The US Centers for Disease Control and Prevention has this month greenlit the rollout of updated Covid-19 vaccine boosters, following the US Food and Drug Administration's authorization. These shots will replace the boosters previously offered in the US such that, for people 12 and older, being "up-to-date" with vaccines means having the new jab.
Is the Covid-19 vaccine going to become an annual shot, like the flu vaccine? Speaking Tuesday, head of the Biden administration's Covid-19 Response Team, Dr. Ashish Jha, suggested so, telling reporters that the vaccines and boosters are likely to become "a more routine part of our lives."
A lot of people have specific questions about whether they should get it now or wait. Who should rush out and get the booster, and who can probably wait a little longer? Is there a benefit to delaying the vaccine so that it can be timed with winter holidays? And should parents of kids under 12 worry that they aren't yet eligible?
To guide us through these questions, I spoke with CNN Medical Analyst Dr. Leana Wen, an emergency physician and professor of health policy and management at the George Washington University Milken Institute School of Public Health. She is also author of "Lifelines: A Doctor's Journey in the Fight for Public Health.
CNN: What are your major takeaways about the updated booster?
Dr. Leana Wen: One takeaway is that the booster will be an updated formulation that targets both the original strain and the Omicron subvariants. This is not unusual -- it's what's done every year for the flu vaccine, where manufacturers anticipate what will likely be the strains in circulation and then target the vaccine accordingly.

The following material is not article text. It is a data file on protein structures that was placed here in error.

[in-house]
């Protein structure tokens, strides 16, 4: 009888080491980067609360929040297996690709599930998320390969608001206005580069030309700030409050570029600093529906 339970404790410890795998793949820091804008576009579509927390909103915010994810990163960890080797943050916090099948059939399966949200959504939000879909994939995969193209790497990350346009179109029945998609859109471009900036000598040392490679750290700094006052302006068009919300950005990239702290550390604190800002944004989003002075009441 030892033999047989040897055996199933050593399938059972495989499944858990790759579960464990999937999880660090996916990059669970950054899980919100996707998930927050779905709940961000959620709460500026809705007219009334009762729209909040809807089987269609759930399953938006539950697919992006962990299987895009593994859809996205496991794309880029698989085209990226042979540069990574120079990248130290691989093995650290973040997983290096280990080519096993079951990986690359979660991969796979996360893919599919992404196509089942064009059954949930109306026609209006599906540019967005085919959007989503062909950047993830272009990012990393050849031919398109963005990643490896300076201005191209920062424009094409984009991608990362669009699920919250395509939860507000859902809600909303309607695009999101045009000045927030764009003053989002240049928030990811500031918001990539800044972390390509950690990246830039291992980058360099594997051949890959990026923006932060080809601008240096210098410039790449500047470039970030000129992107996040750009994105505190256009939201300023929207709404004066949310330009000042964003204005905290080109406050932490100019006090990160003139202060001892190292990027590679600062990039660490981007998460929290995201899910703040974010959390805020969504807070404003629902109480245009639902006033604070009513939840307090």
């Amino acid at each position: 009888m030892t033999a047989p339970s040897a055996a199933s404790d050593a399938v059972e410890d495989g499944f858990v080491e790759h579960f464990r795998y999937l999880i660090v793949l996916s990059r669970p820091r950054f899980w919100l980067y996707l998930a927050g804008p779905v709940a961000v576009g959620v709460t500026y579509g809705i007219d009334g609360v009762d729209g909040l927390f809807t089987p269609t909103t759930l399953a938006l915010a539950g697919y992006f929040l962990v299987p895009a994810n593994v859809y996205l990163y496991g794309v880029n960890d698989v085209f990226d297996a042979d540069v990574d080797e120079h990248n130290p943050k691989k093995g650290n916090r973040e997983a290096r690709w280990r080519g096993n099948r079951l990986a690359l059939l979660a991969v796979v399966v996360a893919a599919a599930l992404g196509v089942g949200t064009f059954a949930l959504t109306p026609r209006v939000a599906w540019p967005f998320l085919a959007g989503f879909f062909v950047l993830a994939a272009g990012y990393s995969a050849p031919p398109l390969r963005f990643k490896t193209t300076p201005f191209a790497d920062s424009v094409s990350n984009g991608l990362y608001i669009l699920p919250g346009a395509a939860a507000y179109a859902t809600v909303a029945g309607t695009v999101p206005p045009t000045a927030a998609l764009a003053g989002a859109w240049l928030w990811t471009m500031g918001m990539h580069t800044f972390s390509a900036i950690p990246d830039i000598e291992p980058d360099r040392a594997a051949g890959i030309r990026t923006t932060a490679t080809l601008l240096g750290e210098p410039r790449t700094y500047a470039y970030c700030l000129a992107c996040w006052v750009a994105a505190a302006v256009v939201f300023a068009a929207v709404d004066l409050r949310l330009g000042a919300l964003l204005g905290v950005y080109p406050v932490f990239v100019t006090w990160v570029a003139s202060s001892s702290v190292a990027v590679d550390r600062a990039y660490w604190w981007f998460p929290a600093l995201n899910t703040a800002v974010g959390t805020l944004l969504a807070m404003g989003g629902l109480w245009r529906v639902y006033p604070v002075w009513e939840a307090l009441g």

Another important takeaway for me is that the CDC is moving away from counting the number of vaccine doses, and instead saying that people 12 and older are considered up to date on their coronavirus vaccines if they have received the original primary series -- two doses of Pfizer, two doses of Moderna or one dose of Johnson & Johnson -- plus this updated booster. That simplifies things a lot.
CNN: Do you think the coronavirus vaccine is going to be an annual shot, similar to the influenza vaccine?
Wen: From the time Covid-19 vaccines were first authorized, I and other public health experts have been saying this would be a possibility. We didn't know whether the coronavirus vaccines would be a series of two, three or four shots, after which you're done, or whether it would need to be given on regular intervals. The hepatitis vaccine, for example, is a three-dose vaccine, versus the tetanus vaccine, which requires regular boosters. And, of course, the flu vaccine is updated every year.
It's looking like the coronavirus vaccines are more like the flu vaccine. Immunity wanes after a time, and there are also new strains that may benefit from more targeted vaccines. Federal health authorities have even signaled they may shift to an annual cadence.
Such cadence will be helpful, I think, because Americans are already used to getting a flu shot every year. Especially if the Covid-19 booster can be timed together with the flu shot, that could help improve vaccine uptake for both shots.
CNN: Friends and colleagues all have some version of this question: Should they get the new booster now? In your opinion, who should rush out and get the booster as soon as it's available?
Wen: The CDC says that everyone 12 and older is recommended to get the updated booster, as long as it's been at least two months since their last vaccine. To me, though, that doesn't mean that the urgency is the same for everyone.